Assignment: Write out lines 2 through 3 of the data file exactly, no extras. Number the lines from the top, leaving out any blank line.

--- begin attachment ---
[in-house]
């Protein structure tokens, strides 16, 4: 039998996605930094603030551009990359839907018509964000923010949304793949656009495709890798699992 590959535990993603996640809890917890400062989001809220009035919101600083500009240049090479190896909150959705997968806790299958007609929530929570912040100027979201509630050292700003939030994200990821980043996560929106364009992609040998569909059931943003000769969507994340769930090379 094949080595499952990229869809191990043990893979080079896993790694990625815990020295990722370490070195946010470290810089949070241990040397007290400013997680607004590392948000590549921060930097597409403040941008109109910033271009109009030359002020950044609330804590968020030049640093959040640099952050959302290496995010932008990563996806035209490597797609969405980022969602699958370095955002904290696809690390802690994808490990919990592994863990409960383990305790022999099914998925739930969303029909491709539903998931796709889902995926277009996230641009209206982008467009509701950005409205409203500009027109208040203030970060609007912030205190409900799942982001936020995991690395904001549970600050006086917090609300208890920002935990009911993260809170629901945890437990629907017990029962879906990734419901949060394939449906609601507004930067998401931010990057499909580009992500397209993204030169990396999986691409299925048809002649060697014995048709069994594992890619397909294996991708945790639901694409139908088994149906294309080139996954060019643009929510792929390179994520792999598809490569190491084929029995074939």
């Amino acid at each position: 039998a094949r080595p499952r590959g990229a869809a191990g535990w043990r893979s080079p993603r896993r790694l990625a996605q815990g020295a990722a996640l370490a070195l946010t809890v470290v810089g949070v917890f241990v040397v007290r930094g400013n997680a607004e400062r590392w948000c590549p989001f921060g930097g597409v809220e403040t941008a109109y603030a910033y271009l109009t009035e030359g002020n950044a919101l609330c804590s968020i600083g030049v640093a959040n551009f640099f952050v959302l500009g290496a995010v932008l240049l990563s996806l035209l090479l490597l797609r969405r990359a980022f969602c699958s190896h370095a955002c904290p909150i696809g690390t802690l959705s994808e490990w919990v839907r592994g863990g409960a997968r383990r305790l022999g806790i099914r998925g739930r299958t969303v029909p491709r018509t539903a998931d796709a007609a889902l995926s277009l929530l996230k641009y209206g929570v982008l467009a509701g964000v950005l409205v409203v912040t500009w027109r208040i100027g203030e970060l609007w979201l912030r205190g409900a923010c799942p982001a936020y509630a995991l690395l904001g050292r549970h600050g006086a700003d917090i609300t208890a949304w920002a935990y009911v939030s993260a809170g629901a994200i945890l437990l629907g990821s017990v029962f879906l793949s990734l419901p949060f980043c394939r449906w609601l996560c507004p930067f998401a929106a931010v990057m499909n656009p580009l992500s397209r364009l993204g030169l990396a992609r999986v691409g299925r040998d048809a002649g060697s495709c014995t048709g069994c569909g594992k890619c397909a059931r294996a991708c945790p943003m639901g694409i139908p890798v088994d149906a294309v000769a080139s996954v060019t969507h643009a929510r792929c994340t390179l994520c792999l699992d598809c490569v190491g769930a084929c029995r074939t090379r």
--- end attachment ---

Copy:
């Protein structure tokens, strides 16, 4: 039998996605930094603030551009990359839907018509964000923010949304793949656009495709890798699992 590959535990993603996640809890917890400062989001809220009035919101600083500009240049090479190896909150959705997968806790299958007609929530929570912040100027979201509630050292700003939030994200990821980043996560929106364009992609040998569909059931943003000769969507994340769930090379 094949080595499952990229869809191990043990893979080079896993790694990625815990020295990722370490070195946010470290810089949070241990040397007290400013997680607004590392948000590549921060930097597409403040941008109109910033271009109009030359002020950044609330804590968020030049640093959040640099952050959302290496995010932008990563996806035209490597797609969405980022969602699958370095955002904290696809690390802690994808490990919990592994863990409960383990305790022999099914998925739930969303029909491709539903998931796709889902995926277009996230641009209206982008467009509701950005409205409203500009027109208040203030970060609007912030205190409900799942982001936020995991690395904001549970600050006086917090609300208890920002935990009911993260809170629901945890437990629907017990029962879906990734419901949060394939449906609601507004930067998401931010990057499909580009992500397209993204030169990396999986691409299925048809002649060697014995048709069994594992890619397909294996991708945790639901694409139908088994149906294309080139996954060019643009929510792929390179994520792999598809490569190491084929029995074939």
């Amino acid at each position: 039998a094949r080595p499952r590959g990229a869809a191990g535990w043990r893979s080079p993603r896993r790694l990625a996605q815990g020295a990722a996640l370490a070195l946010t809890v470290v810089g949070v917890f241990v040397v007290r930094g400013n997680a607004e400062r590392w948000c590549p989001f921060g930097g597409v809220e403040t941008a109109y603030a910033y271009l109009t009035e030359g002020n950044a919101l609330c804590s968020i600083g030049v640093a959040n551009f640099f952050v959302l500009g290496a995010v932008l240049l990563s996806l035209l090479l490597l797609r969405r990359a980022f969602c699958s190896h370095a955002c904290p909150i696809g690390t802690l959705s994808e490990w919990v839907r592994g863990g409960a997968r383990r305790l022999g806790i099914r998925g739930r299958t969303v029909p491709r018509t539903a998931d796709a007609a889902l995926s277009l929530l996230k641009y209206g929570v982008l467009a509701g964000v950005l409205v409203v912040t500009w027109r208040i100027g203030e970060l609007w979201l912030r205190g409900a923010c799942p982001a936020y509630a995991l690395l904001g050292r549970h600050g006086a700003d917090i609300t208890a949304w920002a935990y009911v939030s993260a809170g629901a994200i945890l437990l629907g990821s017990v029962f879906l793949s990734l419901p949060f980043c394939r449906w609601l996560c507004p930067f998401a929106a931010v990057m499909n656009p580009l992500s397209r364009l993204g030169l990396a992609r999986v691409g299925r040998d048809a002649g060697s495709c014995t048709g069994c569909g594992k890619c397909a059931r294996a991708c945790p943003m639901g694409i139908p890798v088994d149906a294309v000769a080139s996954v060019t969507h643009a929510r792929c994340t390179l994520c792999l699992d598809c490569v190491g769930a084929c029995r074939t090379r």